Monday, March 26, 2018
Poor Physical Education Experiences Linked with Reduced Activity
An experienced physical education teacher, Kevin Pratte worked with children from kindergarten through fifth grade at Port City Academy in Stockton, California. Kevin Pratte has also taught at the middle and high school levels at Langston Hughes Academy, where he also held the role of athletic director.
In 2014, researchers from Brigham Young University released findings that adverse social experiences in physical education classes may lead children to become less physically active and can even lead to a reduced quality of life.
The study centered on fourth and fifth-grade students from six Midwestern elementary schools. Each student completed three surveys. The first assessed emotional and social wellness and the second screened for experiences with teasing in the context of athletic activities, while the third evaluated whether a child had been the subject of bullying during physical activity, while also assessed the emotional fallout of bullying. Researchers evaluated each child at the outset of the study and again a year later.
The questions to which students responded included whether other students made fun of them or called them names while exercising or playing a sport, as well as how other children reacted to their placement on a team. Results showed that students who were overweight and had experienced teasing displayed lower levels of functional ability in social, physical, and academic contexts. Researchers further noticed that when non-overweight children were bullied while engaging in physical activity, they reported lower levels of physical activity the following year.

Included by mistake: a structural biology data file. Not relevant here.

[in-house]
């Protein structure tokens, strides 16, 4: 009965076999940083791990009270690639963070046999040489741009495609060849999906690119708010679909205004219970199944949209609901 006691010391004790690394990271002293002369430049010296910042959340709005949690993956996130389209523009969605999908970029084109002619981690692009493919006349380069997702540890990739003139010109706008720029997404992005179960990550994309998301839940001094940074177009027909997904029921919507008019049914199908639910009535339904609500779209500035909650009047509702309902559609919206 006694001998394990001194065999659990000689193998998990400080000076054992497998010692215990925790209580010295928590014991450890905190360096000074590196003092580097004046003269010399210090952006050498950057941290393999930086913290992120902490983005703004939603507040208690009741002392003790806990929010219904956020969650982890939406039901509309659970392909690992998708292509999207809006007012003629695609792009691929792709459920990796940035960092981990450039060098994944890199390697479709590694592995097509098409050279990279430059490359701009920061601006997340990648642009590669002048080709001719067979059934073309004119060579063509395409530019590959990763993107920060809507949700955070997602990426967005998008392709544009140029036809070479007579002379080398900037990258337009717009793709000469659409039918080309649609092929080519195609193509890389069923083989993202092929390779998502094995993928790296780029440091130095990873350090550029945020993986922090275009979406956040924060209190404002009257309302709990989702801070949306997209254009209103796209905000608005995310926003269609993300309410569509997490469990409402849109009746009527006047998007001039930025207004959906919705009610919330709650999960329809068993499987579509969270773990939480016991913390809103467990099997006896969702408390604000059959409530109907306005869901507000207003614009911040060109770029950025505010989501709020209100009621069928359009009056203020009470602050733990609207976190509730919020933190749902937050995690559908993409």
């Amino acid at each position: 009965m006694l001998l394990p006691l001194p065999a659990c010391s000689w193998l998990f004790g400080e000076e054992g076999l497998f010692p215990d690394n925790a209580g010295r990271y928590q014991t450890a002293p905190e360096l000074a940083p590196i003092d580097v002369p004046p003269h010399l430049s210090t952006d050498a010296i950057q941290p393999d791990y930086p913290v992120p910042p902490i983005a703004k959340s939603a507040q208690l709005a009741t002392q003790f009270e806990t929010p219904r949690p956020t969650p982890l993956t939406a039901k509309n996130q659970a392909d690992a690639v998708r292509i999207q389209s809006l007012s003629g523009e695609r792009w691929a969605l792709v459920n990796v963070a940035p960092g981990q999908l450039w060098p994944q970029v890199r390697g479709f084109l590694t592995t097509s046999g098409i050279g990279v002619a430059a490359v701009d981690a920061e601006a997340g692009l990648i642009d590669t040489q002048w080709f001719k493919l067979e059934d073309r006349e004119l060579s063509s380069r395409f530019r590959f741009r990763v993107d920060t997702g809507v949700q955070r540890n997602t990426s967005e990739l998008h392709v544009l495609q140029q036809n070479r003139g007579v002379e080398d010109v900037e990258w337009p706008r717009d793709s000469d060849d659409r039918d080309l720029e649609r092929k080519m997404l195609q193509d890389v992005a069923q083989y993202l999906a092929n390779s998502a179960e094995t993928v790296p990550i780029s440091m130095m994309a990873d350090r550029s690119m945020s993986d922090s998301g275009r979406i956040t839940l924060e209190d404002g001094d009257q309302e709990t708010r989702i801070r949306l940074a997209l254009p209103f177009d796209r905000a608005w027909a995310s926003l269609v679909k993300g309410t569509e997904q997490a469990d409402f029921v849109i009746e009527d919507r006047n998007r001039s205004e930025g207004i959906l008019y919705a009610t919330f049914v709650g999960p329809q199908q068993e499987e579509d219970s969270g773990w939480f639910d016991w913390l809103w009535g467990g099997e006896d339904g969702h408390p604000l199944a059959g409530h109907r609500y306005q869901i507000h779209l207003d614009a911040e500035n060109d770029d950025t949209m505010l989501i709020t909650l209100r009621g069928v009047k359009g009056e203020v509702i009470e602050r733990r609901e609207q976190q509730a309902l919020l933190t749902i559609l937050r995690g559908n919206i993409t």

Researchers believe that these results may arise because teasing lowers a student's perception of his or her own social and physical ability. Lead author Chad Jensen stated that the study results should encourage schools to implement bullying prevention initiatives in all activities that involve physical activity, while also developing policies that prohibit targeting of a student based on his or her athletic or physical skills.